I felt uneasy. I pulled out the crumpled piece of paper that had the couples number. It was torn. I searched my bag for the missing piece and held it up. I could make out the number. I called, but there was no answer. I followed with a text and they called back. They said that they would be travelling about 100 miles west later that afternoon. They said I could ride around with them until then. They would pick me up in 15-20 minutes at the McDonald’s.

I waited. My mind began to run. I feel on edge. I want to get out of here. It has been 30 minutes. I hope they come through. It is still early. I just need to drink my coffee and chill. It’s rough out there. I am so fucking privileged and naive.

I reflected on the conversation I had just had with the driver heading to Memphis. He said that most guys that pick me up think I will “put out”. He said that often people will pick people up and rape them and drop them off on the side of the road. This was scary to hear from a truck-driver. Maybe I should be scared. Maybe it was the neighborhood. Maybe he was trying to get a rise out of me.

I decided that if I had not heard from them by 1 pm, I had to start looking for a ride.

A man walked over to the plastic booth were I waited.

“Are you alright? Have you eaten?”

“I’m fine. Thank you.”

“Are you sure.”

“Yes. Thanks.”

“Take this anyway” he said, presenting me with a wad of bills.

I thanked him and he returned to his seat.

Those seven crumpled dollar bills may as well have been a giant hug. I was such a bundle of mixed emotions. It had been over an hour.

I texted Mariah and Bryan. They sent a reply:

“We’re on our way we won’t leave you hun. We got stuck behind a accident baby girl I’m sorry.”

Maybe it was relief, but something in me made a heavy shift. I left my coffee at the table. I walked quickly to the restroom. I let the door shut behind me, and I cried. After nearly a minute of staring in the mirror, looking for answers to unknown questions, trying to mentally will myself in to a position of strength, I splashed water on my face. I slowly pressed cupped hands of paper towel against my cheeks, and my eyes, and my lips. I applied tender pressure. I would be alright. I would be one tough cookie when I am done with myself.

I returned to my coffee and soon Mariah and Bryan pulled up. I again loaded myself in to the backseat. They told me that they still had some things to do before they headed west. I did not ask questions. That was perfectly fine with me. I felt safe.

We drove to another gas station. Mariah and I waited in the car. Bryan spoke to people filling up their fuel tanks. He told them that he had just spent 22 years in prison, and that Mariah and I were his daughters, and that we just needed a little fuel to get home. This was how they put gas in their car. They often got a couple extra bucks as well.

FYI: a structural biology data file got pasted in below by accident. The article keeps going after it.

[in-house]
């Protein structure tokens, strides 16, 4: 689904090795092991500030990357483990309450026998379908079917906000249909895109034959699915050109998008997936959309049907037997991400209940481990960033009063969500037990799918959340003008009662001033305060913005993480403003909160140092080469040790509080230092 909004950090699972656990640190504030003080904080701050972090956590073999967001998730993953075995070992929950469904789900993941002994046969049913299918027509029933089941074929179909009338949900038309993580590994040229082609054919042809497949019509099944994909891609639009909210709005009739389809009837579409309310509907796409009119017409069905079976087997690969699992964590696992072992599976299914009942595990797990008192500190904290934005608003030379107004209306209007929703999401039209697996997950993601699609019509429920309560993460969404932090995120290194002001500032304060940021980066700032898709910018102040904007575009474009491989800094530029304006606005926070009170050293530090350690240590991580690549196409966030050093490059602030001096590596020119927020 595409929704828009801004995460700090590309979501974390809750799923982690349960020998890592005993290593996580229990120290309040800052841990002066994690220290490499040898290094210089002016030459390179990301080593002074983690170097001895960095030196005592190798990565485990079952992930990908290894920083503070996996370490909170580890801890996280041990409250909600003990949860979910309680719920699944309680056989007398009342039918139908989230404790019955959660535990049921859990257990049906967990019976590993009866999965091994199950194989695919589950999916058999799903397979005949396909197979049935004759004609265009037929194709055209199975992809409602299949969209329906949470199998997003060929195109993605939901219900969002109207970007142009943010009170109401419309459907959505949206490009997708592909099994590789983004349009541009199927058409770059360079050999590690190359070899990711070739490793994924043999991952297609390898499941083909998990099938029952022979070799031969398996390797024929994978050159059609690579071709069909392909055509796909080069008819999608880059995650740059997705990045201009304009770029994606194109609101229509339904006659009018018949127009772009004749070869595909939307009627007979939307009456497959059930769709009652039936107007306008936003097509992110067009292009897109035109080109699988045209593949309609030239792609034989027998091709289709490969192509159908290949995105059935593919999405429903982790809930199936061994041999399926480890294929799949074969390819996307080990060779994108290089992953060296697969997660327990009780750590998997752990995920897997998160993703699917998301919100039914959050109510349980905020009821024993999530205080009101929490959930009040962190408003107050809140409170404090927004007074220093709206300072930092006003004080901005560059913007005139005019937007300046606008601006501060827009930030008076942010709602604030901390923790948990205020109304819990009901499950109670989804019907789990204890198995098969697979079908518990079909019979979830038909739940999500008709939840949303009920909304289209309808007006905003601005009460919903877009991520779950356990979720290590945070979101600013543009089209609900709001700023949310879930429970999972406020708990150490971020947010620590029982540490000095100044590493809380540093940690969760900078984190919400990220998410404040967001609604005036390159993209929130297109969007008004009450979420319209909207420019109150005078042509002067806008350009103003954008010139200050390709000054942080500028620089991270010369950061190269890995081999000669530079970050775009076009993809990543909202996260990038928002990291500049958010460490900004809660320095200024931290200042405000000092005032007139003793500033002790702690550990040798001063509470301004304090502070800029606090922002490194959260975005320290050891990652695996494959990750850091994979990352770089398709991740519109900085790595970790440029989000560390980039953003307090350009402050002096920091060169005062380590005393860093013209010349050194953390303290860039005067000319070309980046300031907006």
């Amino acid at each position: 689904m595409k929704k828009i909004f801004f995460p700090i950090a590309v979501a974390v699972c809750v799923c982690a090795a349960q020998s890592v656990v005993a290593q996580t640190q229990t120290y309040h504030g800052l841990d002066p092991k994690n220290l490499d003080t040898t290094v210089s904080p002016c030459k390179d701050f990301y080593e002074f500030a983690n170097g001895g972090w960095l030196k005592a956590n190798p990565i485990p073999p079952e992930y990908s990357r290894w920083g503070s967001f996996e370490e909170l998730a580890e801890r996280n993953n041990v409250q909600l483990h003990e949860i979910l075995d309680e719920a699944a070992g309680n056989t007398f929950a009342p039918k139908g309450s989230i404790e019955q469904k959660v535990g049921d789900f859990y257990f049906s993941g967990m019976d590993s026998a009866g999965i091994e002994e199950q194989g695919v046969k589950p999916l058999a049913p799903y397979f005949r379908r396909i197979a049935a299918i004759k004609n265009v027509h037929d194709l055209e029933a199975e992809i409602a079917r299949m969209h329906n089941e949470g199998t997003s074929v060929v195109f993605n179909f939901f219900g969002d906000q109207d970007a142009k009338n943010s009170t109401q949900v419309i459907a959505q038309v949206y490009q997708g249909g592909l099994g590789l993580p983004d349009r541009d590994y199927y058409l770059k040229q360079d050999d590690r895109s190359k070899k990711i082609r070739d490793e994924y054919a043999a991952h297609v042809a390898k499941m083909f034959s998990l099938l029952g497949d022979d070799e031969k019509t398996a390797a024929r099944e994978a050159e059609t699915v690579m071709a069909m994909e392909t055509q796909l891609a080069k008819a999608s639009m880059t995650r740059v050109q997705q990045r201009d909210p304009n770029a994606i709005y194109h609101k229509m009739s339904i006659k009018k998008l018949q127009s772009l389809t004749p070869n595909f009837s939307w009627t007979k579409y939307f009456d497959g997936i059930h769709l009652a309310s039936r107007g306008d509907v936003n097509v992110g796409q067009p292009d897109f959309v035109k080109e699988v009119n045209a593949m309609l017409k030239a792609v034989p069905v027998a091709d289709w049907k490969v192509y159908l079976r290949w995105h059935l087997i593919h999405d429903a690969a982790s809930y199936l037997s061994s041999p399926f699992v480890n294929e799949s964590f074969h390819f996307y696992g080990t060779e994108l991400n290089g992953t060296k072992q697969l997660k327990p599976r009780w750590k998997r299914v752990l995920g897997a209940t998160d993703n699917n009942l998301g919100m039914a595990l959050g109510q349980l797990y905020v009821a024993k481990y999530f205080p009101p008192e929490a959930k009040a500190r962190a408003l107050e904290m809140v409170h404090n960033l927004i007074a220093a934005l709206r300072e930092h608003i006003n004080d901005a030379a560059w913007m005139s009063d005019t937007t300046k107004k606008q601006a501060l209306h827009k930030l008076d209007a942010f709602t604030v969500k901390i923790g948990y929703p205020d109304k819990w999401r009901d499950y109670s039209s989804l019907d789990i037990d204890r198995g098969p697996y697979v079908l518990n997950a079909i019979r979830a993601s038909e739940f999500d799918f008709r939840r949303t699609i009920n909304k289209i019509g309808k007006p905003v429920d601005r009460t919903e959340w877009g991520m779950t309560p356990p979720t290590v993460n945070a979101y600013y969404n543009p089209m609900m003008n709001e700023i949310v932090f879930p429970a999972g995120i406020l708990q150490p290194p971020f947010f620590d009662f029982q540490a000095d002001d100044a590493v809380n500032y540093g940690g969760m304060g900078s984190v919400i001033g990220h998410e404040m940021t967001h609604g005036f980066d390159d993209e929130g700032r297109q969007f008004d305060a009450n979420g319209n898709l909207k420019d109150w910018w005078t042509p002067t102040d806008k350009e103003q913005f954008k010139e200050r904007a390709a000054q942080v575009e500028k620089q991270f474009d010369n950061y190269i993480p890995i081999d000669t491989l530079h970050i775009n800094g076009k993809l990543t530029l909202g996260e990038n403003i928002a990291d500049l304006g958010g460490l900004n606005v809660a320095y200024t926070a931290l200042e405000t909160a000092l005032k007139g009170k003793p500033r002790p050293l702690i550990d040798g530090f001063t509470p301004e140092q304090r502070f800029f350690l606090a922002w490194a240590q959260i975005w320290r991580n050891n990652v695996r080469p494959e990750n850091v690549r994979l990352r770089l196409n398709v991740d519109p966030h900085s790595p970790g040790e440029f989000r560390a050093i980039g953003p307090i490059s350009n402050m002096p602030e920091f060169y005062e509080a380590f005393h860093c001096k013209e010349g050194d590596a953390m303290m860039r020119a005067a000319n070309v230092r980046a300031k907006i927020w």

After that, we pulled in to an alley. Bryan asked “do you get high?”

“I smoke marijuana.”

There was a pause.

They asked if I minded if they got high. I asked if they would still be able to operate a vehicle. They said yes. Mariah mumbled something about feeling guilty doing it in front of me. She fetched a water bottle from the trunk and returned to the passenger seat. They proceeded to do something with the water and the liquid and the needles. They took turns injecting one another.

Their demeanor did not change much. Maybe they seemed a bit heavier in their bodies, like their nerves were coated in molasses, but they were functional.

Then off we drove. ‘Round and ’round the neighborhood we went. Gas station to gas station. I learned that this is how they spotted me before. They had seen me, moving from gas station to gas station as well. They could tell I needed help, that I was not from around here. I learned that the area I had been dropped off in, the streets I had been walking up and down, were called “the stroll”. I had never heard this term before. It was a place where prostitutes solicit customers.

I learned that Bryan had in fact been in prison. He was sentenced to 20 years for murder. His partner on the streets had been shot and killed. He had avenged his partner. After being released, he took Mariah under his wing. She had been living with an abusive boyfriend who forced her to stand on the street corners barefoot to beg for money. Bryan had terminal cancer, and was planning to leave all he had to Mariah. Their hearts were beautiful. Heroine is heartbreaking.

They told me that most of the dealers around there were kids. Dad’s get caught and thrown in prison, kids have to step up to support mom.

In between their business of hustling money, making drug deals, and shooting up, we sang along to music, chain smoked cigarettes, and chewed on countless Now and Laters. They even took it upon themselves to call a buddy and procure a little marijuana for me.

I was dizzy on sugar and nicotine. Hours passed and night was falling and there was only now talk of heading west. We discussed where they might drop me off. It would certainly be cold in the night, below freezing. There were whispers in the front seat. Then they spoke up. After hours in a car together, they trusted me. They invited me back to stay with them, at Bryan’s mom’s house. I could have the couch. I was so thankful.

I was to be presented as Mariah’s cousin, just so that there were not any questions.

The home was very sweet. There was a large excitable dog. We all had a dinner together of veggies and bread and fried cabbage and potatoes. I slept safe and warm, on the couch.